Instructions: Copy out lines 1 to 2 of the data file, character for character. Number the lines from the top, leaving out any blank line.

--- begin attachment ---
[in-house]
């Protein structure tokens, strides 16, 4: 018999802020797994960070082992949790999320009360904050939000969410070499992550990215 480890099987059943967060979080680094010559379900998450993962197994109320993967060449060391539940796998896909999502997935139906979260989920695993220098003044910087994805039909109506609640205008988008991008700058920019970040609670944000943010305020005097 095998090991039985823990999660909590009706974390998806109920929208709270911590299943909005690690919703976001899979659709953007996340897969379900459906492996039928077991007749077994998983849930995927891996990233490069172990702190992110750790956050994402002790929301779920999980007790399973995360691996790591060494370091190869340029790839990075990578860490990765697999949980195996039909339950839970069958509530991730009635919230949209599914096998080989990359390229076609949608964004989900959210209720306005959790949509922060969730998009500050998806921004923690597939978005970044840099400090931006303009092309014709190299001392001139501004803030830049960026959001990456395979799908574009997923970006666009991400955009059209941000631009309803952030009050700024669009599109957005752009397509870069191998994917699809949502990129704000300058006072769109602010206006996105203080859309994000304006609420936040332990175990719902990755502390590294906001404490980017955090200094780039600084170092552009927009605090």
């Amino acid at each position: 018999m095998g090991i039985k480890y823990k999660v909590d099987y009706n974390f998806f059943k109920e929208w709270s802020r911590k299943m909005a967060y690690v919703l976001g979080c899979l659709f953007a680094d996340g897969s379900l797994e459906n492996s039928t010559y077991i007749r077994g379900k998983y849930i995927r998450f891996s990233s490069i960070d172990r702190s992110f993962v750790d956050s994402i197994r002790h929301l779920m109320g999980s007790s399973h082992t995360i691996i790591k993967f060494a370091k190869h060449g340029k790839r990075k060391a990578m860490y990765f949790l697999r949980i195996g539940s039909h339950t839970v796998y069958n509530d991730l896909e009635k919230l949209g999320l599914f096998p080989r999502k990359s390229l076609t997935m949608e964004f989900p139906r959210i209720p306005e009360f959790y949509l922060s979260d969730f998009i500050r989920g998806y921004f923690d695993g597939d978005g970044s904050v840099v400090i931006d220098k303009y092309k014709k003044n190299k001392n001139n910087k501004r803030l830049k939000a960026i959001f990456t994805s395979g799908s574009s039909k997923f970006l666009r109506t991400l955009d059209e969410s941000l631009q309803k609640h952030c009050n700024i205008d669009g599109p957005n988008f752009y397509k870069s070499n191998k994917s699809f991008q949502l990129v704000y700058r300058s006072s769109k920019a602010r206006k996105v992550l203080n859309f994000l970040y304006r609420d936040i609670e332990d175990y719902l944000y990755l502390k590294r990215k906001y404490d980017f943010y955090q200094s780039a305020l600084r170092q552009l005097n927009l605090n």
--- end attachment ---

[in-house]
């Protein structure tokens, strides 16, 4: 018999802020797994960070082992949790999320009360904050939000969410070499992550990215 480890099987059943967060979080680094010559379900998450993962197994109320993967060449060391539940796998896909999502997935139906979260989920695993220098003044910087994805039909109506609640205008988008991008700058920019970040609670944000943010305020005097 095998090991039985823990999660909590009706974390998806109920929208709270911590299943909005690690919703976001899979659709953007996340897969379900459906492996039928077991007749077994998983849930995927891996990233490069172990702190992110750790956050994402002790929301779920999980007790399973995360691996790591060494370091190869340029790839990075990578860490990765697999949980195996039909339950839970069958509530991730009635919230949209599914096998080989990359390229076609949608964004989900959210209720306005959790949509922060969730998009500050998806921004923690597939978005970044840099400090931006303009092309014709190299001392001139501004803030830049960026959001990456395979799908574009997923970006666009991400955009059209941000631009309803952030009050700024669009599109957005752009397509870069191998994917699809949502990129704000300058006072769109602010206006996105203080859309994000304006609420936040332990175990719902990755502390590294906001404490980017955090200094780039600084170092552009927009605090």